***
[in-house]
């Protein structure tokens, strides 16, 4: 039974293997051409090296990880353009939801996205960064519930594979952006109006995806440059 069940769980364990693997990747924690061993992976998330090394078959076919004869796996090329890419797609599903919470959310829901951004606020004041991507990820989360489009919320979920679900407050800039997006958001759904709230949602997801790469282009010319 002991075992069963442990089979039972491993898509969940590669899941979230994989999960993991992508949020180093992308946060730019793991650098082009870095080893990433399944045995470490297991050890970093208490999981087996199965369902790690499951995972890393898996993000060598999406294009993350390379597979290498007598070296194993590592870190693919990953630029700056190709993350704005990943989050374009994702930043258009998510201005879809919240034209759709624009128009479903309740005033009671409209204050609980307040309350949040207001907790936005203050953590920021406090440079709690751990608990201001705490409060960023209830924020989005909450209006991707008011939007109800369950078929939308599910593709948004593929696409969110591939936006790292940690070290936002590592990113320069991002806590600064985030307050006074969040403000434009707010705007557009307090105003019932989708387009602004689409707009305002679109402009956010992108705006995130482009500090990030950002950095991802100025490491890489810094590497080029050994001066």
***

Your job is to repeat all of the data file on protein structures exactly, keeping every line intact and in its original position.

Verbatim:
[in-house]
């Protein structure tokens, strides 16, 4: 039974293997051409090296990880353009939801996205960064519930594979952006109006995806440059 069940769980364990693997990747924690061993992976998330090394078959076919004869796996090329890419797609599903919470959310829901951004606020004041991507990820989360489009919320979920679900407050800039997006958001759904709230949602997801790469282009010319 002991075992069963442990089979039972491993898509969940590669899941979230994989999960993991992508949020180093992308946060730019793991650098082009870095080893990433399944045995470490297991050890970093208490999981087996199965369902790690499951995972890393898996993000060598999406294009993350390379597979290498007598070296194993590592870190693919990953630029700056190709993350704005990943989050374009994702930043258009998510201005879809919240034209759709624009128009479903309740005033009671409209204050609980307040309350949040207001907790936005203050953590920021406090440079709690751990608990201001705490409060960023209830924020989005909450209006991707008011939007109800369950078929939308599910593709948004593929696409969110591939936006790292940690070290936002590592990113320069991002806590600064985030307050006074969040403000434009707010705007557009307090105003019932989708387009602004689409707009305002679109402009956010992108705006995130482009500090990030950002950095991802100025490491890489810094590497080029050994001066």